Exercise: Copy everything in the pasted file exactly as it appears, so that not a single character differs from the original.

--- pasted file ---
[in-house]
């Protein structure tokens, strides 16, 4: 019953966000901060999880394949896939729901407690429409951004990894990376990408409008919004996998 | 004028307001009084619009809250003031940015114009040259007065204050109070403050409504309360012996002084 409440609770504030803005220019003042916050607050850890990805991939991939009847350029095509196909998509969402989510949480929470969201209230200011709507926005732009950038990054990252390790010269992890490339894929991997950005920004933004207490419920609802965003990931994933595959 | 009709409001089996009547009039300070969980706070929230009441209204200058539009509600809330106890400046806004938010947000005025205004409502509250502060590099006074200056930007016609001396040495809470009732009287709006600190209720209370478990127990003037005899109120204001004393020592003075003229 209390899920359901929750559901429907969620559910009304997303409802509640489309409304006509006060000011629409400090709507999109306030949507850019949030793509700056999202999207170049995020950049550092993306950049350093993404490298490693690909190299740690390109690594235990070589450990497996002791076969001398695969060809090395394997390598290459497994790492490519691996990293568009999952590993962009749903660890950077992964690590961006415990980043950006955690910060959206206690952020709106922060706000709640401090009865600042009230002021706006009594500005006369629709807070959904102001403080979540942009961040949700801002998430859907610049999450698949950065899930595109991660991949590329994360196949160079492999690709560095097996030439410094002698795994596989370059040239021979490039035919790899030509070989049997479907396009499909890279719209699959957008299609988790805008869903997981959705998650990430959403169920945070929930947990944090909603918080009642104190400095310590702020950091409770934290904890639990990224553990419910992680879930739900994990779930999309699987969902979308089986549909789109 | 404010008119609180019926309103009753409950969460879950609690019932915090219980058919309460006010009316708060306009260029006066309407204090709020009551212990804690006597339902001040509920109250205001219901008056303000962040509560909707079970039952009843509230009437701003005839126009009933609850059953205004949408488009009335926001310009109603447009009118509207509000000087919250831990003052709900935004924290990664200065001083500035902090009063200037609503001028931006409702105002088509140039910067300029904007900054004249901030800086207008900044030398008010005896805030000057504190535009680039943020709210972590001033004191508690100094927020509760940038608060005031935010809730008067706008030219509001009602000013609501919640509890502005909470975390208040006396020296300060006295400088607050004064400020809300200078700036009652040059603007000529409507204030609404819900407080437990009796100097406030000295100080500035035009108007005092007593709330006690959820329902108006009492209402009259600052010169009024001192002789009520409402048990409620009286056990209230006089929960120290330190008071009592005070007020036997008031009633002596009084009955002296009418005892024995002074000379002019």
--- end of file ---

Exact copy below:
[in-house]
């Protein structure tokens, strides 16, 4: 019953966000901060999880394949896939729901407690429409951004990894990376990408409008919004996998 | 004028307001009084619009809250003031940015114009040259007065204050109070403050409504309360012996002084 409440609770504030803005220019003042916050607050850890990805991939991939009847350029095509196909998509969402989510949480929470969201209230200011709507926005732009950038990054990252390790010269992890490339894929991997950005920004933004207490419920609802965003990931994933595959 | 009709409001089996009547009039300070969980706070929230009441209204200058539009509600809330106890400046806004938010947000005025205004409502509250502060590099006074200056930007016609001396040495809470009732009287709006600190209720209370478990127990003037005899109120204001004393020592003075003229 209390899920359901929750559901429907969620559910009304997303409802509640489309409304006509006060000011629409400090709507999109306030949507850019949030793509700056999202999207170049995020950049550092993306950049350093993404490298490693690909190299740690390109690594235990070589450990497996002791076969001398695969060809090395394997390598290459497994790492490519691996990293568009999952590993962009749903660890950077992964690590961006415990980043950006955690910060959206206690952020709106922060706000709640401090009865600042009230002021706006009594500005006369629709807070959904102001403080979540942009961040949700801002998430859907610049999450698949950065899930595109991660991949590329994360196949160079492999690709560095097996030439410094002698795994596989370059040239021979490039035919790899030509070989049997479907396009499909890279719209699959957008299609988790805008869903997981959705998650990430959403169920945070929930947990944090909603918080009642104190400095310590702020950091409770934290904890639990990224553990419910992680879930739900994990779930999309699987969902979308089986549909789109 | 404010008119609180019926309103009753409950969460879950609690019932915090219980058919309460006010009316708060306009260029006066309407204090709020009551212990804690006597339902001040509920109250205001219901008056303000962040509560909707079970039952009843509230009437701003005839126009009933609850059953205004949408488009009335926001310009109603447009009118509207509000000087919250831990003052709900935004924290990664200065001083500035902090009063200037609503001028931006409702105002088509140039910067300029904007900054004249901030800086207008900044030398008010005896805030000057504190535009680039943020709210972590001033004191508690100094927020509760940038608060005031935010809730008067706008030219509001009602000013609501919640509890502005909470975390208040006396020296300060006295400088607050004064400020809300200078700036009652040059603007000529409507204030609404819900407080437990009796100097406030000295100080500035035009108007005092007593709330006690959820329902108006009492209402009259600052010169009024001192002789009520409402048990409620009286056990209230006089929960120290330190008071009592005070007020036997008031009633002596009084009955002296009418005892024995002074000379002019």